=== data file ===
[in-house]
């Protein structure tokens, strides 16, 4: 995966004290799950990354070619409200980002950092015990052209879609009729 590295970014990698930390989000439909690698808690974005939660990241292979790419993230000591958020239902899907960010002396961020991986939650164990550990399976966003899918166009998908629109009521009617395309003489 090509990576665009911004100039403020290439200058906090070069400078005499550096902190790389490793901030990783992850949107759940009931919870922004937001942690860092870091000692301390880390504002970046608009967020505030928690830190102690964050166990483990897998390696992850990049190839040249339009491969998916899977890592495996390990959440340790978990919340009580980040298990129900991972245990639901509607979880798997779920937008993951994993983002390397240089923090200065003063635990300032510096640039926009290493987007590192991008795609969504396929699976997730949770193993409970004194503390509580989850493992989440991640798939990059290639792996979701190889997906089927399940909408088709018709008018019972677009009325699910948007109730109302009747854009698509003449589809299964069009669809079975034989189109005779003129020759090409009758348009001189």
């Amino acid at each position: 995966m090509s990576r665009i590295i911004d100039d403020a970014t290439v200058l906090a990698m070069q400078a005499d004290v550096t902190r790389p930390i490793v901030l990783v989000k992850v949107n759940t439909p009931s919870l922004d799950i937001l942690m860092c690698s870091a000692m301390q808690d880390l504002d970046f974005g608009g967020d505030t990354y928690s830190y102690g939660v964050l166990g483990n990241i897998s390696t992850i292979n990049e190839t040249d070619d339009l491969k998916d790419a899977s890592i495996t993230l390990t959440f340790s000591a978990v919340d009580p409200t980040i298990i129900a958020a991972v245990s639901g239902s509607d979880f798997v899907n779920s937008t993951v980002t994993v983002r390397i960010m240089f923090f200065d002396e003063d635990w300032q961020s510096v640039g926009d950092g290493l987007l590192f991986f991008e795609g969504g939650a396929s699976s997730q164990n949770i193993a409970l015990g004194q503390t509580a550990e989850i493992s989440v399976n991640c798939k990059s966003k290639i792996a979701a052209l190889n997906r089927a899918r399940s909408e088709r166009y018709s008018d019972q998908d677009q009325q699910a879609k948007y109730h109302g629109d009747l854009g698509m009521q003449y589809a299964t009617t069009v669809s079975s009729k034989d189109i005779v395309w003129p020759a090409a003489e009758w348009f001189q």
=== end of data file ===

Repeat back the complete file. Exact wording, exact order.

[in-house]
């Protein structure tokens, strides 16, 4: 995966004290799950990354070619409200980002950092015990052209879609009729 590295970014990698930390989000439909690698808690974005939660990241292979790419993230000591958020239902899907960010002396961020991986939650164990550990399976966003899918166009998908629109009521009617395309003489 090509990576665009911004100039403020290439200058906090070069400078005499550096902190790389490793901030990783992850949107759940009931919870922004937001942690860092870091000692301390880390504002970046608009967020505030928690830190102690964050166990483990897998390696992850990049190839040249339009491969998916899977890592495996390990959440340790978990919340009580980040298990129900991972245990639901509607979880798997779920937008993951994993983002390397240089923090200065003063635990300032510096640039926009290493987007590192991008795609969504396929699976997730949770193993409970004194503390509580989850493992989440991640798939990059290639792996979701190889997906089927399940909408088709018709008018019972677009009325699910948007109730109302009747854009698509003449589809299964069009669809079975034989189109005779003129020759090409009758348009001189």
């Amino acid at each position: 995966m090509s990576r665009i590295i911004d100039d403020a970014t290439v200058l906090a990698m070069q400078a005499d004290v550096t902190r790389p930390i490793v901030l990783v989000k992850v949107n759940t439909p009931s919870l922004d799950i937001l942690m860092c690698s870091a000692m301390q808690d880390l504002d970046f974005g608009g967020d505030t990354y928690s830190y102690g939660v964050l166990g483990n990241i897998s390696t992850i292979n990049e190839t040249d070619d339009l491969k998916d790419a899977s890592i495996t993230l390990t959440f340790s000591a978990v919340d009580p409200t980040i298990i129900a958020a991972v245990s639901g239902s509607d979880f798997v899907n779920s937008t993951v980002t994993v983002r390397i960010m240089f923090f200065d002396e003063d635990w300032q961020s510096v640039g926009d950092g290493l987007l590192f991986f991008e795609g969504g939650a396929s699976s997730q164990n949770i193993a409970l015990g004194q503390t509580a550990e989850i493992s989440v399976n991640c798939k990059s966003k290639i792996a979701a052209l190889n997906r089927a899918r399940s909408e088709r166009y018709s008018d019972q998908d677009q009325q699910a879609k948007y109730h109302g629109d009747l854009g698509m009521q003449y589809a299964t009617t069009v669809s079975s009729k034989d189109i005779v395309w003129p020759a090409a003489e009758w348009f001189q």